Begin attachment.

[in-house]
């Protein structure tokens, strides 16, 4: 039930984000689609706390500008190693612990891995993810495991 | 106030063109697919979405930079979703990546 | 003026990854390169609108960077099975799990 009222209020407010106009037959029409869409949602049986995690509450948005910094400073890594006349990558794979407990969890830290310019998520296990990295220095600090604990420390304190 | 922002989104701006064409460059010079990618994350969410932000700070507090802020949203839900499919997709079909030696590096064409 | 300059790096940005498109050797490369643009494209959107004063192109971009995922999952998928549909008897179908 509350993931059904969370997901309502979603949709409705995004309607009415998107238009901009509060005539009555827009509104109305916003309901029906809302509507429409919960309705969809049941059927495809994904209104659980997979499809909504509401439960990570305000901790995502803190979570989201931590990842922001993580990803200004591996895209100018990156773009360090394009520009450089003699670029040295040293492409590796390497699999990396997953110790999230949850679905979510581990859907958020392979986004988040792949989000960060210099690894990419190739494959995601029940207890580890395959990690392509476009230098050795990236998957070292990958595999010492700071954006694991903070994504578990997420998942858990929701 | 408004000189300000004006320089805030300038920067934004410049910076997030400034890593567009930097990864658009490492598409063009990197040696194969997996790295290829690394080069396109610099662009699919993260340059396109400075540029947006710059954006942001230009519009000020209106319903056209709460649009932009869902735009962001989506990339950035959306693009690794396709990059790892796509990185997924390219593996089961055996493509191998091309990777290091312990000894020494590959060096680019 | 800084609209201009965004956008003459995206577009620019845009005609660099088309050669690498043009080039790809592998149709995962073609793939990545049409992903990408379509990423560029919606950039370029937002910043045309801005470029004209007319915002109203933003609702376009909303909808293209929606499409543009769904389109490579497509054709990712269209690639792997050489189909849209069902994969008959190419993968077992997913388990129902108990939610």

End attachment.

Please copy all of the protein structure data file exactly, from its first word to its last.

[in-house]
């Protein structure tokens, strides 16, 4: 039930984000689609706390500008190693612990891995993810495991 | 106030063109697919979405930079979703990546 | 003026990854390169609108960077099975799990 009222209020407010106009037959029409869409949602049986995690509450948005910094400073890594006349990558794979407990969890830290310019998520296990990295220095600090604990420390304190 | 922002989104701006064409460059010079990618994350969410932000700070507090802020949203839900499919997709079909030696590096064409 | 300059790096940005498109050797490369643009494209959107004063192109971009995922999952998928549909008897179908 509350993931059904969370997901309502979603949709409705995004309607009415998107238009901009509060005539009555827009509104109305916003309901029906809302509507429409919960309705969809049941059927495809994904209104659980997979499809909504509401439960990570305000901790995502803190979570989201931590990842922001993580990803200004591996895209100018990156773009360090394009520009450089003699670029040295040293492409590796390497699999990396997953110790999230949850679905979510581990859907958020392979986004988040792949989000960060210099690894990419190739494959995601029940207890580890395959990690392509476009230098050795990236998957070292990958595999010492700071954006694991903070994504578990997420998942858990929701 | 408004000189300000004006320089805030300038920067934004410049910076997030400034890593567009930097990864658009490492598409063009990197040696194969997996790295290829690394080069396109610099662009699919993260340059396109400075540029947006710059954006942001230009519009000020209106319903056209709460649009932009869902735009962001989506990339950035959306693009690794396709990059790892796509990185997924390219593996089961055996493509191998091309990777290091312990000894020494590959060096680019 | 800084609209201009965004956008003459995206577009620019845009005609660099088309050669690498043009080039790809592998149709995962073609793939990545049409992903990408379509990423560029919606950039370029937002910043045309801005470029004209007319915002109203933003609702376009909303909808293209929606499409543009769904389109490579497509054709990712269209690639792997050489189909849209069902994969008959190419993968077992997913388990129902108990939610």